Brands That Sneak Up On You: Plumgood Food
When PlumGood Food opened its grocery operation in downtown Nashville in late 2004, I read about it in the news. The plan seemed overly ambitious, but I had high hopes for them. It was almost like rooting for the underdog, what with all the failed grocery delivery businesses we've heard about in the years since the dot-com bust. I honestly wasn't sure how long Plumgood could survive.
What I was sure about was that I wouldn't be joining their customer ranks, ever. I like to shop for store brand items, often buying whatever happens to be on sale. I'm choosy with produce. I take my time wandering up and down the store aisles. I couldn't bear the thought of paying someone to shop for me and bring groceries to my doorstep--it seemed indulgent and unnecessary.
In the meantime, Plumgood rolled into town and quietly built a presence: neat purple trucks spotted about town, clever ads in the weeklies, the occasional billboard. They also had a website so beautifully designed and consistent that I showed it to the students in my Web Usability class.
I was highly aware of Plumgood in all its organic brand-coolness, but I was not giving in. Not for me.
Then, a couple of weeks ago, my husband was diagnosed with a food allergy that prompted us to trash half the items in our pantry. While it's been fascinating to learn about the origins and composition of different foods, and discovering how many different kinds of flour one can mill at home (who knew?), eating has become downright complicated. We're on a special diet, whether we like it or not.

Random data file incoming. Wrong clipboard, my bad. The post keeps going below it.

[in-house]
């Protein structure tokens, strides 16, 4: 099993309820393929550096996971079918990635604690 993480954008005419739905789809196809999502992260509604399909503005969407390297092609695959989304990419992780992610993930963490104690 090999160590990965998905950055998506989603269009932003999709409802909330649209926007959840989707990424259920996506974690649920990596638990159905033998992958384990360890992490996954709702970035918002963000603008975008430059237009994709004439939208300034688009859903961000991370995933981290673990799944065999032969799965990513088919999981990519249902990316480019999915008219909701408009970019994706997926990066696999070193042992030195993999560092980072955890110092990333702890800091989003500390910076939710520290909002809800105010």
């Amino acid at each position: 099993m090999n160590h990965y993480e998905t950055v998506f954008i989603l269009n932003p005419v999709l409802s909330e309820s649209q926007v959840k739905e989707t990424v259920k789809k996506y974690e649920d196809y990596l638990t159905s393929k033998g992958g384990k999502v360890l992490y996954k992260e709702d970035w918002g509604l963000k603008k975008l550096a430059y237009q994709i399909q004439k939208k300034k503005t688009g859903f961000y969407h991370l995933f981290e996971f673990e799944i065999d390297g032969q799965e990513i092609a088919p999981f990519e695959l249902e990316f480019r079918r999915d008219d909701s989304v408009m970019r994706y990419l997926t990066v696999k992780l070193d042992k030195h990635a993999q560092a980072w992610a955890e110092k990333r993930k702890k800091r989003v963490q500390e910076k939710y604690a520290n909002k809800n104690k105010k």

Suddenly the appeal of Plumgood grows by leaps and bounds. Not only do they carry a lot of items that are safe for us to eat, but their website makes it easy to check ingredient labels online. I place my first order, the process is delightfully smooth, and they come through with outstanding service. They even let me send a e-coupon to friends who haven't purchased before, so I can share my experience. Better than good. All the pieces fall into place, and I become their latest and greatest fan.
When did this happen? I'm convinced that this fandom of mine was built over many months of exposure to the message. When it finally came time for me to interact with the brand, the seeds had been sown. The company not only fed and met my expectations but easily exceeded them.
All this to say: you must think of your customer relationship as something that is born and cultivated well before you know her name, long before she steps up to shake your hand. Immerse your potential buyers in a clear, consistent brand message, and be prepared to surpass their expectations. You never know just when they'll coming knocking on your door.